Tester's rural-vet bill sails through vote
Helena Independent Record
A bill to improve health care for rural veterans received unanimous support Thursday from the Senate Committee on Veterans Affairs, readying the legislation for a full vote by the Senate in the days to come.
Introduced by Montana Sen. Jon Tester, the bill was included in the Caregiver and Veterans Health Services Act, which aims to improve the care received by rural veterans, including the 110,000 active and former service members who call Montana home.
Tester, a member of the VA Committee, has worked for the past 30 months to improve health care for Montana vets.
Upon taking office, Tester began a statewide listening tour, soliciting the concerns of Montana veterans, who shared accounts of a VA system over-burdened by several years of war and a growing backlog for claims.
At the time, disabled veterans were receiving just 11 cents a mile in gas reimbursement when traveling across the state for medical treatment.
Tester helped raise the mileage to 41.5 cents, an amount that would be locked in if the current bill passes into law.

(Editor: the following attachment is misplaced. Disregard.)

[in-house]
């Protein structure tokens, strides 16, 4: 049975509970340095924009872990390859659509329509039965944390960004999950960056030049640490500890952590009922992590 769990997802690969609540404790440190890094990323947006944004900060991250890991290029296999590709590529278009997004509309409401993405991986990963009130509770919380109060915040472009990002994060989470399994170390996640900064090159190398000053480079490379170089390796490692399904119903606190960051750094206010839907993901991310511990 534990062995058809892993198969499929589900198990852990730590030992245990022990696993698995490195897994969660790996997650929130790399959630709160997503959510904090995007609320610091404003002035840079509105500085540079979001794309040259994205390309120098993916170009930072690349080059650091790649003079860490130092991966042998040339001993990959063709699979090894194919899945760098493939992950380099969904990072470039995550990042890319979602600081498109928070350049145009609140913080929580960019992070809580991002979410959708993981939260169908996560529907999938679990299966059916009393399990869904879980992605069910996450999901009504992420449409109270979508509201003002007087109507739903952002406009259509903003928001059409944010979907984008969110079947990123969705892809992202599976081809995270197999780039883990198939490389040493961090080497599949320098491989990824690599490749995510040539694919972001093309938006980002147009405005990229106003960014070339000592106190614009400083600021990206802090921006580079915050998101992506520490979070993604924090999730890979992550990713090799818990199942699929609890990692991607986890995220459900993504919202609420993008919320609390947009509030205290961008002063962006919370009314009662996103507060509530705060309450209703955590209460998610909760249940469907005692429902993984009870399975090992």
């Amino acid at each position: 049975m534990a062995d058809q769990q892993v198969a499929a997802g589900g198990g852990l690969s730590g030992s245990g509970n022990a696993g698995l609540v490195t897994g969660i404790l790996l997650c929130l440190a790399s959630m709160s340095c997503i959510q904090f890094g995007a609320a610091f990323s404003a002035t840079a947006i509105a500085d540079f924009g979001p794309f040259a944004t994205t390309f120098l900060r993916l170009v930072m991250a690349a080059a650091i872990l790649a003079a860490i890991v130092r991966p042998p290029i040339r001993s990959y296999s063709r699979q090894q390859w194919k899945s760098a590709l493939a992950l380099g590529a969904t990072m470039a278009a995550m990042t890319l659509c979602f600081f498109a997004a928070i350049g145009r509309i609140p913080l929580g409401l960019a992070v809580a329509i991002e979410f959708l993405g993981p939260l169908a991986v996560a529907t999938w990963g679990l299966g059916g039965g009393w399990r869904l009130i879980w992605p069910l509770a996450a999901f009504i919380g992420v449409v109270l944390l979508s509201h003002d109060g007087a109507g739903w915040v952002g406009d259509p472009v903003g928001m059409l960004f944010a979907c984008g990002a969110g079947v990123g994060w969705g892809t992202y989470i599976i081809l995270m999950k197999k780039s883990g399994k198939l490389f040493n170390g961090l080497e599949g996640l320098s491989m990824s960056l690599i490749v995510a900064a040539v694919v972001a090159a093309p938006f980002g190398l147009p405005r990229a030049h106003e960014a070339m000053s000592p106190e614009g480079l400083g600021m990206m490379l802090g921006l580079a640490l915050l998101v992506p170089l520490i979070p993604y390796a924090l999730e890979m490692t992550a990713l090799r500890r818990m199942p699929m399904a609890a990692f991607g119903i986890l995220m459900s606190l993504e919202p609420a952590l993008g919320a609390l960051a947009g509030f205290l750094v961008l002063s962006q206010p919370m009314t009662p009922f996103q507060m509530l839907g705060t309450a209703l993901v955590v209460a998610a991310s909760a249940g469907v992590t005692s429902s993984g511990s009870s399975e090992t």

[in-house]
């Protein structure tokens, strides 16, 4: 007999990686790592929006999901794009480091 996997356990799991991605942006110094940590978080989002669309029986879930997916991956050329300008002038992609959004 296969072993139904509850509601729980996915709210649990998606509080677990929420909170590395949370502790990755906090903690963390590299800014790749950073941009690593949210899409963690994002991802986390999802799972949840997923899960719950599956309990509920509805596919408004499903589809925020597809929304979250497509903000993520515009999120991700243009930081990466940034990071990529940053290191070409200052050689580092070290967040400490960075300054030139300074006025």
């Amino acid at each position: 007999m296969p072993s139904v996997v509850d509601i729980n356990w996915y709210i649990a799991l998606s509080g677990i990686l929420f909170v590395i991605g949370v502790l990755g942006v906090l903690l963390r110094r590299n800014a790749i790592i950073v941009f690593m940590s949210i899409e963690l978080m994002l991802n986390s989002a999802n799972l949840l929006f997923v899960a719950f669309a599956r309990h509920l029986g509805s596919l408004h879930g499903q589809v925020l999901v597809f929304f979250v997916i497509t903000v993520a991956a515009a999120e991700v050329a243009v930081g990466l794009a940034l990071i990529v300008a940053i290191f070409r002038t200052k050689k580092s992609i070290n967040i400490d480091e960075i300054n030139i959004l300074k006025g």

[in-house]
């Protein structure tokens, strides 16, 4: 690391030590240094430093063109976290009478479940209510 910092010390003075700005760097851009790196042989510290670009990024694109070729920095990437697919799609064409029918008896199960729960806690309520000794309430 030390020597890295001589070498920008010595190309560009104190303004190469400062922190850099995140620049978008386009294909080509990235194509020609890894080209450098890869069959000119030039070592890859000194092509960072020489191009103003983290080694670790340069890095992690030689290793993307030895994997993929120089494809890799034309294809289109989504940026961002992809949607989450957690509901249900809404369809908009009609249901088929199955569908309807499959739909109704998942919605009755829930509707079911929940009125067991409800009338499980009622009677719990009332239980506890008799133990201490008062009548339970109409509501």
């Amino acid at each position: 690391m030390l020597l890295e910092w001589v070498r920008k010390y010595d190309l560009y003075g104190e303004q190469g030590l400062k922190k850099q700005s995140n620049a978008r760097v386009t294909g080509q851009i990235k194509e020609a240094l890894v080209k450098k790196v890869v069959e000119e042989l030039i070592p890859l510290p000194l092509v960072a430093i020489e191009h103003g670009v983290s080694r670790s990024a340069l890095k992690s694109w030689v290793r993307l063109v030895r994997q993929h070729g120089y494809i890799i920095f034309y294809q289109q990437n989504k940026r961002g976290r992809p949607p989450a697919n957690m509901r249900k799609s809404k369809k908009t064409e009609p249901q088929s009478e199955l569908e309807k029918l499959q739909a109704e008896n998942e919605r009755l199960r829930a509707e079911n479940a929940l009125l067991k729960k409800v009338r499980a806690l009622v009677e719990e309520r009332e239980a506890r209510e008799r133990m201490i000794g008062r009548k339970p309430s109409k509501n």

"With this bill, I went back to Montana, heard from veterans, came back to this committee, and was able to put some good things into this bill," Tester told the committee chairman Thursday. "There's no better group that we need to support than the veterans of this country."
As written, the bill expands health care and medical services for all veterans who live in rural America, including those in Montana.
The bill would also authorize the VA to award grants to service groups that transport vets to medical appointments and allow the VA to work with community mental health centers to provide services to Iraq and Afghan vets who live in areas where the VA cannot provide such care.
Since its introduction, the bill has received broad support from veteran organizations, including those in Montana.
"This legislation will strengthen support for rural veterans across the nation," said Mike Clouse of the Montana Disabled American Veterans.
"It will boost transportation opportunities in rural America, and it will help out Native American fellow servicemen and women."
Clouse was referring to a portion of the bill that would establish Indian Health Coordinators in areas with a high Native American veteran population.
Tester noted that the legislation would also direct the VA to establish as many as five centers of excellence across the country to research how best to provide health care to rural veterans.
"There are so many pieces of this legislation that will benefit veterans in Montana and across the country, especially in finding ways to improve mental health care for vets of Iraq and Afghanistan," said Dave MacLean, the former Montana commander of the American Legion.